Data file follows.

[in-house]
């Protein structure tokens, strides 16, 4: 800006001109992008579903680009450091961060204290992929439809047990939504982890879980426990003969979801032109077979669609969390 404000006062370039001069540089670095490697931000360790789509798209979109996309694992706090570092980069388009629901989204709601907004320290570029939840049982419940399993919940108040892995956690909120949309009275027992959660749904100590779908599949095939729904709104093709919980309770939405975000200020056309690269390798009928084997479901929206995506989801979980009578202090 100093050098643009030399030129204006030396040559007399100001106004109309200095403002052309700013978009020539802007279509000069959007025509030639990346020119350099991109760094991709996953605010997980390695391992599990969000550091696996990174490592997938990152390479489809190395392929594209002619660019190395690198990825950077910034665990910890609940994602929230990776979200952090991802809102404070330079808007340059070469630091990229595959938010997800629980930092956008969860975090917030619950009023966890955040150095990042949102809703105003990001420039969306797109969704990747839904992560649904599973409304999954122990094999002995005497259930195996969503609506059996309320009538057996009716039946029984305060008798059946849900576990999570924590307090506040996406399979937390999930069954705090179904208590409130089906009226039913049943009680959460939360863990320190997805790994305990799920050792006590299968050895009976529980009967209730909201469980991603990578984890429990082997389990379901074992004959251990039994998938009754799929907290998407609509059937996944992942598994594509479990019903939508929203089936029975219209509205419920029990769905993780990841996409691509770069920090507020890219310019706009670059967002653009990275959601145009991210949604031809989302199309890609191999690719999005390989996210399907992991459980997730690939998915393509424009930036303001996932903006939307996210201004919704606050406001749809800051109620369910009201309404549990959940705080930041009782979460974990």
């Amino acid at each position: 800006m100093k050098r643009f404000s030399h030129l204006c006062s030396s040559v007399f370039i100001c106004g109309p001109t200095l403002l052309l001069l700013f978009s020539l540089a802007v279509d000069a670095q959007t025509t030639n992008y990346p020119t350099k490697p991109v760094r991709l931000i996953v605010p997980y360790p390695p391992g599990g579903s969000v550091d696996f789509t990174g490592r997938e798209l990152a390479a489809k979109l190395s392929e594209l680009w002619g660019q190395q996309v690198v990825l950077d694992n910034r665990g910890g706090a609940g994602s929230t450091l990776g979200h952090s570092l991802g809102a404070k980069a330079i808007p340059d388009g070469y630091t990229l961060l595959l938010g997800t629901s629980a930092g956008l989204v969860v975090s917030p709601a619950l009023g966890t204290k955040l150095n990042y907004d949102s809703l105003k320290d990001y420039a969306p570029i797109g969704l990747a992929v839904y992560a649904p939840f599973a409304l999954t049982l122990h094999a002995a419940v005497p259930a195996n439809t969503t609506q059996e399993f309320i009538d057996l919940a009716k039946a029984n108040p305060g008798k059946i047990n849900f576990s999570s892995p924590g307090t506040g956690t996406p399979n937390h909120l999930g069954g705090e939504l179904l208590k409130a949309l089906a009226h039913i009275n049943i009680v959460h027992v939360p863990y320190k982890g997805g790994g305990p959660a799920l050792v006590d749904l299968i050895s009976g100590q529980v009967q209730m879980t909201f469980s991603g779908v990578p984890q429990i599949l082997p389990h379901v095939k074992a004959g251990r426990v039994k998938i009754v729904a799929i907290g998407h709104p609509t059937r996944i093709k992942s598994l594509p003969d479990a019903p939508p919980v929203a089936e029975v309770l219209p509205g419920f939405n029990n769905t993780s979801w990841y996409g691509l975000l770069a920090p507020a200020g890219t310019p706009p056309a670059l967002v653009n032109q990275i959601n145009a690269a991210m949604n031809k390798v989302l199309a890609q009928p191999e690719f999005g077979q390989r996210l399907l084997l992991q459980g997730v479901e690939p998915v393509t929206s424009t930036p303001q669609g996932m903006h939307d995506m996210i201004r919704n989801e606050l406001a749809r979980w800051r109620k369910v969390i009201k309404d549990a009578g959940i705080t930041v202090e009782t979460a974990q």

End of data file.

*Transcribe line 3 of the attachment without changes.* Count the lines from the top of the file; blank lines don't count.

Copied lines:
């Amino acid at each position: 800006m100093k050098r643009f404000s030399h030129l204006c006062s030396s040559v007399f370039i100001c106004g109309p001109t200095l403002l052309l001069l700013f978009s020539l540089a802007v279509d000069a670095q959007t025509t030639n992008y990346p020119t350099k490697p991109v760094r991709l931000i996953v605010p997980y360790p390695p391992g599990g579903s969000v550091d696996f789509t990174g490592r997938e798209l990152a390479a489809k979109l190395s392929e594209l680009w002619g660019q190395q996309v690198v990825l950077d694992n910034r665990g910890g706090a609940g994602s929230t450091l990776g979200h952090s570092l991802g809102a404070k980069a330079i808007p340059d388009g070469y630091t990229l961060l595959l938010g997800t629901s629980a930092g956008l989204v969860v975090s917030p709601a619950l009023g966890t204290k955040l150095n990042y907004d949102s809703l105003k320290d990001y420039a969306p570029i797109g969704l990747a992929v839904y992560a649904p939840f599973a409304l999954t049982l122990h094999a002995a419940v005497p259930a195996n439809t969503t609506q059996e399993f309320i009538d057996l919940a009716k039946a029984n108040p305060g008798k059946i047990n849900f576990s999570s892995p924590g307090t506040g956690t996406p399979n937390h909120l999930g069954g705090e939504l179904l208590k409130a949309l089906a009226h039913i009275n049943i009680v959460h027992v939360p863990y320190k982890g997805g790994g305990p959660a799920l050792v006590d749904l299968i050895s009976g100590q529980v009967q209730m879980t909201f469980s991603g779908v990578p984890q429990i599949l082997p389990h379901v095939k074992a004959g251990r426990v039994k998938i009754v729904a799929i907290g998407h709104p609509t059937r996944i093709k992942s598994l594509p003969d479990a019903p939508p919980v929203a089936e029975v309770l219209p509205g419920f939405n029990n769905t993780s979801w990841y996409g691509l975000l770069a920090p507020a200020g890219t310019p706009p056309a670059l967002v653009n032109q990275i959601n145009a690269a991210m949604n031809k390798v989302l199309a890609q009928p191999e690719f999005g077979q390989r996210l399907l084997l992991q459980g997730v479901e690939p998915v393509t929206s424009t930036p303001q669609g996932m903006h939307d995506m996210i201004r919704n989801e606050l406001a749809r979980w800051r109620k369910v969390i009201k309404d549990a009578g959940i705080t930041v202090e009782t979460a974990q």